I came to Fairbanks in 2011 having completed a B.S. degree at both Cornell University (Communication - 2008), and the State University of New York at Oswego (Meteorology - 2011). At UAF, I completed my M.S. degree (Atmospheric Sciences - 2014) under the guidance of Dr. Uma Bhatt, during which I evaluated the performance of reanalysis models for Alaska. Related to this study, my current research as a Ph.D. student involves extreme events assessment for Alaska using dynamically downscaled regional climate model simulations. The dynamical downscaling (historical and future simulations) makes available a full suite of model variables, allowing broad expansion of extreme events analysis for Alaska (e.g., inclusion of snow, wind, and icing events). Outside of UAF, I am actively involved in the vibrant running community that Fairbanks offers.

Jintai Li

Atmospheric Sciences: PhD (Richard Collins)

I am a graduate student from Hebei, China. I got my Bachelor’s degree in Geophysics at the University of Science and Technology of China (USTC), one of the best universities in China. During my undergraduate education, I did research about the Temperature, Dust and Water-ice in the Martin Atmosphere in the group of Professor Tao Li. Besides, I attended a few meetings about space physics during my undergraduate years. I joined UAF in the fall of 2013 to purse my Ph. D in Atmospheric Science. My current research includes operating the Sodium Lidar and analyzing data of the Lidar to achieve the structure and dynamics of the atmosphere.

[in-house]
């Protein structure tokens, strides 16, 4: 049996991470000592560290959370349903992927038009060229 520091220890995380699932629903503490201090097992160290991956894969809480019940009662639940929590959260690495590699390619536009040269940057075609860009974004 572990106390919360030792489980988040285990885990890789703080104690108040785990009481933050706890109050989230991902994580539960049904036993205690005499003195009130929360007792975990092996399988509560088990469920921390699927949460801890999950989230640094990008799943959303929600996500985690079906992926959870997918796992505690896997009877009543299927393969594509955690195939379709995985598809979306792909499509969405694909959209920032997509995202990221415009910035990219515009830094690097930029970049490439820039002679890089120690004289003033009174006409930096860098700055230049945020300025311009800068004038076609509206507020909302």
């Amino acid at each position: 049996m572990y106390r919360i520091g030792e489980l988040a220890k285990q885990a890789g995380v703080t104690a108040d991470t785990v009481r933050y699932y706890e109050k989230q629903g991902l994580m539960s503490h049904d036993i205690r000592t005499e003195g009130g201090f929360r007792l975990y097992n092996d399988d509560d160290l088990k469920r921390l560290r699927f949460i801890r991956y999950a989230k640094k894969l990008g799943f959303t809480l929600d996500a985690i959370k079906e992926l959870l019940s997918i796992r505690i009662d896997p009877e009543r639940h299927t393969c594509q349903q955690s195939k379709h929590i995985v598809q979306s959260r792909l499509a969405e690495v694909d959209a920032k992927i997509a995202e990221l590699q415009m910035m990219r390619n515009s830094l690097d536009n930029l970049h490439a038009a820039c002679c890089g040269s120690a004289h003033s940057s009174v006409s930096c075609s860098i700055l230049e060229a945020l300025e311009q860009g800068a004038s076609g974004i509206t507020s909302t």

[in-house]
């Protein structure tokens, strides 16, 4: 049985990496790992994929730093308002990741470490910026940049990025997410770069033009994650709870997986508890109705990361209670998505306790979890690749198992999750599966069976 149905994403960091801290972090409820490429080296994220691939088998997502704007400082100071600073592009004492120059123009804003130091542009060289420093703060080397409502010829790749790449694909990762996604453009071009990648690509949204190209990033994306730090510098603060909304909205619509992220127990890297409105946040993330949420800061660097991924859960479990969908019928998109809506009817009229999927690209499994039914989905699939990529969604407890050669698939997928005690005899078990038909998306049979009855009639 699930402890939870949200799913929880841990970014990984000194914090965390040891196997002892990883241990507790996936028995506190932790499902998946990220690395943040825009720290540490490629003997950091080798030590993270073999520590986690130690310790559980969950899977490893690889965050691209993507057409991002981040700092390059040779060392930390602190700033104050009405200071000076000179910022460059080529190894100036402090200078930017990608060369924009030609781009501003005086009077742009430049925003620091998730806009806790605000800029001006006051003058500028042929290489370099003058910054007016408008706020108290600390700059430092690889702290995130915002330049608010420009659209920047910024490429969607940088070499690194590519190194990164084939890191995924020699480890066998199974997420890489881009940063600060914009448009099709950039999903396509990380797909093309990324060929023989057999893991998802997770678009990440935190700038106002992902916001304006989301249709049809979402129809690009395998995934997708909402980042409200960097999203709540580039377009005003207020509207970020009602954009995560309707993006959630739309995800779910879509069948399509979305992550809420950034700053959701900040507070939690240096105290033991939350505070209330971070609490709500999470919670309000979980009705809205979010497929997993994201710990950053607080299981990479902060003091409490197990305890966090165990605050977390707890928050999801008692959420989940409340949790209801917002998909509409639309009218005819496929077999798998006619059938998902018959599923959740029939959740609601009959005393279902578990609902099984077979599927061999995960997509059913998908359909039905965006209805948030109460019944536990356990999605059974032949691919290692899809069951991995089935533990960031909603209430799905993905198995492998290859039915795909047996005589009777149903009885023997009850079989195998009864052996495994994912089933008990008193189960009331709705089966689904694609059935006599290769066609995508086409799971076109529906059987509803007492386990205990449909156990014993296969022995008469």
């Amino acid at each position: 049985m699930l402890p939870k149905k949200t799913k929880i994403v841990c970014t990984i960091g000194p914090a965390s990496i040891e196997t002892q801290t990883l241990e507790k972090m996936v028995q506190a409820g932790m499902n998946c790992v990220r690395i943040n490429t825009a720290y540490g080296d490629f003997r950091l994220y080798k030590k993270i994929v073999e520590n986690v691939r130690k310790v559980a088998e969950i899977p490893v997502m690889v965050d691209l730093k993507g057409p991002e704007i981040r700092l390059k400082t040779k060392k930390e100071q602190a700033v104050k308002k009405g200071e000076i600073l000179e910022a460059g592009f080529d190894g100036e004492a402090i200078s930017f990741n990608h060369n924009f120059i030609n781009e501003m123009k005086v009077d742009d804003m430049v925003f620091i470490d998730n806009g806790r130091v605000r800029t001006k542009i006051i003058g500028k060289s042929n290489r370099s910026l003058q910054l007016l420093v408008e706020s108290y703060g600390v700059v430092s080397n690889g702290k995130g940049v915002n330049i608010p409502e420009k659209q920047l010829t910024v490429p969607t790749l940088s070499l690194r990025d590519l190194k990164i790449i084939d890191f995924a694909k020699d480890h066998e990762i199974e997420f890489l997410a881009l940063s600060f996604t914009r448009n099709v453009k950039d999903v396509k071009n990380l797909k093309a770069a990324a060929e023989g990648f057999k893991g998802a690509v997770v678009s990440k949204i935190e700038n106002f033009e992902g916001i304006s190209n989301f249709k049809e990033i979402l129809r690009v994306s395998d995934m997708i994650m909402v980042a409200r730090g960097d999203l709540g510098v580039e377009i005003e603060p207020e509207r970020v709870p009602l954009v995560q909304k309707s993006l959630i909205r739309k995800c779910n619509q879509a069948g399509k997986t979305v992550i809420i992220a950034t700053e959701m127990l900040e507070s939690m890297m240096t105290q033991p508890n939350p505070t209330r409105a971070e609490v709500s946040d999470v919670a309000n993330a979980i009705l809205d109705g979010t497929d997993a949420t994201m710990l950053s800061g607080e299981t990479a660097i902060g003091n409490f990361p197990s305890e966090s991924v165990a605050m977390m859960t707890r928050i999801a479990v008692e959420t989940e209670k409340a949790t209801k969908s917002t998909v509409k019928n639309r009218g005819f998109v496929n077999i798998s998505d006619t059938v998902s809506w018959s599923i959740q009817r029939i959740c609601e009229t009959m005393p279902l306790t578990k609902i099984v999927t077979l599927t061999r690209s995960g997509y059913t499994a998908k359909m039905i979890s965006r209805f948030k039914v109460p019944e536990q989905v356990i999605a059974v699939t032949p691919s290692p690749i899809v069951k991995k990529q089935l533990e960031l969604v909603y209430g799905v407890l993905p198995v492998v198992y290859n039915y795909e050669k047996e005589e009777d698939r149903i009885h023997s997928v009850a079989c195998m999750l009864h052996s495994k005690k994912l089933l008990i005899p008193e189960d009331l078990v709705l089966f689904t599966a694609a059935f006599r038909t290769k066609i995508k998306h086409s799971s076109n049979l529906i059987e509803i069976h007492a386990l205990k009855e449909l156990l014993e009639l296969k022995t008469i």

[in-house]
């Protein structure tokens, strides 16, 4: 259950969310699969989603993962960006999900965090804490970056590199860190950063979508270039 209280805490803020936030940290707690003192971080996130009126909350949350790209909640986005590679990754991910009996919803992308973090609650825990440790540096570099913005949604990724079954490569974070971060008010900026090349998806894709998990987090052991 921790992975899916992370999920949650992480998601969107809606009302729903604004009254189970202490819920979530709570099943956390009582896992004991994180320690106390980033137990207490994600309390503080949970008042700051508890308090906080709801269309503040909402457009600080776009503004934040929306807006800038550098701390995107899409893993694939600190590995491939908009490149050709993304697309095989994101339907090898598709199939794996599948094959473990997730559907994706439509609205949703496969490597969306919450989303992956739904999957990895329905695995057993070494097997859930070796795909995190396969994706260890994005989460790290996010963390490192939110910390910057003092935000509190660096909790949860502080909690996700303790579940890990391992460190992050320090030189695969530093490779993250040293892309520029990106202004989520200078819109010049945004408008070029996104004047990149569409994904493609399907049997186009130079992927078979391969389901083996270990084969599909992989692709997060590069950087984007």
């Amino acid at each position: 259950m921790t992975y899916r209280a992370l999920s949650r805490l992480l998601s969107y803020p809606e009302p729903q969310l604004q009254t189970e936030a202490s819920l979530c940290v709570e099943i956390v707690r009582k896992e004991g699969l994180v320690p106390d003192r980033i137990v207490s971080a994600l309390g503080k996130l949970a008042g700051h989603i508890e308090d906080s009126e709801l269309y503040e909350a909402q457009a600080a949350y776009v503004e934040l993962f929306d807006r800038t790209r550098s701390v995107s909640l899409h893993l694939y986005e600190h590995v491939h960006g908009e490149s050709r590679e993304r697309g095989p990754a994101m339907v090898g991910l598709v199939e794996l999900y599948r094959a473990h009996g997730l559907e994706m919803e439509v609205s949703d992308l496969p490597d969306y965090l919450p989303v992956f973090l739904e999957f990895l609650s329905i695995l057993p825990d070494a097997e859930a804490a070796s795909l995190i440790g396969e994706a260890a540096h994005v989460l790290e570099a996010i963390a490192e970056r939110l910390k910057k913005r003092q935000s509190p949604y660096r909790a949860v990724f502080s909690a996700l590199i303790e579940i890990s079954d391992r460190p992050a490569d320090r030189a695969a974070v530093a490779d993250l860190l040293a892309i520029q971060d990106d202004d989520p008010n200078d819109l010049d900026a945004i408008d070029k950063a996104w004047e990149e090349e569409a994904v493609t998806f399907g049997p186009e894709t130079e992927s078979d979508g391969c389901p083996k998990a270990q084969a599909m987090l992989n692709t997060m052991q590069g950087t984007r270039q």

Ipshita Majhi

Atmospheric Sciences: (Ph.D.) (U. Bhatt)

I have enrolled in the atmospheric science program from the spring semester of 2013. I grew up in India, and through the course of childhood moved to various places in India and finally have a home in the city of Pune. I finished my undergrad in Chemical engineering from Pune University, and joined UAF to pursue my master’s in environmental engineering where I studied release of sequestered metal (Cd) under warming climate. I augmented it with another master’s degree in atmospheric science where I, evaluated a Hydro-thermodynamic Soil Vegetation Scheme using observations in Alaska and the Baltic Region. I started my PhD working on discharge analysis of various Siberian rivers, investigated uncertainties in arctic precipitation and will work under the able guidance of Dr. Uma Bhatt on analyzing extreme precipitation events using downscaled data. I enjoy playing with daughter, who is presently 4, like to read books and try various sports on and off.